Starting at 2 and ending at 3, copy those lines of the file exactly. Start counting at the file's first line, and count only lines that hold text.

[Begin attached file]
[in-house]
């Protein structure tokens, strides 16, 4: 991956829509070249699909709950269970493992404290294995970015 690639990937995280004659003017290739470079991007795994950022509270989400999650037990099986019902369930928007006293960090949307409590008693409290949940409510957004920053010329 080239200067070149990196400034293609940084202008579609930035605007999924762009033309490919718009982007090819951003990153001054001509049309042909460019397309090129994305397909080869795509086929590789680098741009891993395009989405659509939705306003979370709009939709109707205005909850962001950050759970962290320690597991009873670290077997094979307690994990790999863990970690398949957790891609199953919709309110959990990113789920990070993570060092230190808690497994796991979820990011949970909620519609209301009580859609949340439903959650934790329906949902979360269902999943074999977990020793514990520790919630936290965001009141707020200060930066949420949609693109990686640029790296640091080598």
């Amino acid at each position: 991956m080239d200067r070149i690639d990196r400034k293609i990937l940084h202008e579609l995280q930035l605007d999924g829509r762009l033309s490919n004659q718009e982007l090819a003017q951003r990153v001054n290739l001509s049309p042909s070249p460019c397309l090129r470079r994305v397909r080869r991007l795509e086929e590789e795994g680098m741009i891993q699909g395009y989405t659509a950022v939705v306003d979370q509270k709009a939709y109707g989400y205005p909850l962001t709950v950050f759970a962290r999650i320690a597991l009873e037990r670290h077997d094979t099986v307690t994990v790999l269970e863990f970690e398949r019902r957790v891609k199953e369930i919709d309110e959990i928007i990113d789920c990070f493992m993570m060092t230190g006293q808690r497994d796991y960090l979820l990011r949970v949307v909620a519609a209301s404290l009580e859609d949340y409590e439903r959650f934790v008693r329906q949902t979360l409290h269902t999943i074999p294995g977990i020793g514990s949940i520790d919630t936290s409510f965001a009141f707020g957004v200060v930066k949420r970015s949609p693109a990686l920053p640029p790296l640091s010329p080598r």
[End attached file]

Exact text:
């Protein structure tokens, strides 16, 4: 991956829509070249699909709950269970493992404290294995970015 690639990937995280004659003017290739470079991007795994950022509270989400999650037990099986019902369930928007006293960090949307409590008693409290949940409510957004920053010329 080239200067070149990196400034293609940084202008579609930035605007999924762009033309490919718009982007090819951003990153001054001509049309042909460019397309090129994305397909080869795509086929590789680098741009891993395009989405659509939705306003979370709009939709109707205005909850962001950050759970962290320690597991009873670290077997094979307690994990790999863990970690398949957790891609199953919709309110959990990113789920990070993570060092230190808690497994796991979820990011949970909620519609209301009580859609949340439903959650934790329906949902979360269902999943074999977990020793514990520790919630936290965001009141707020200060930066949420949609693109990686640029790296640091080598």
């Amino acid at each position: 991956m080239d200067r070149i690639d990196r400034k293609i990937l940084h202008e579609l995280q930035l605007d999924g829509r762009l033309s490919n004659q718009e982007l090819a003017q951003r990153v001054n290739l001509s049309p042909s070249p460019c397309l090129r470079r994305v397909r080869r991007l795509e086929e590789e795994g680098m741009i891993q699909g395009y989405t659509a950022v939705v306003d979370q509270k709009a939709y109707g989400y205005p909850l962001t709950v950050f759970a962290r999650i320690a597991l009873e037990r670290h077997d094979t099986v307690t994990v790999l269970e863990f970690e398949r019902r957790v891609k199953e369930i919709d309110e959990i928007i990113d789920c990070f493992m993570m060092t230190g006293q808690r497994d796991y960090l979820l990011r949970v949307v909620a519609a209301s404290l009580e859609d949340y409590e439903r959650f934790v008693r329906q949902t979360l409290h269902t999943i074999p294995g977990i020793g514990s949940i520790d919630t936290s409510f965001a009141f707020g957004v200060v930066k949420r970015s949609p693109a990686l920053p640029p790296l640091s010329p080598r």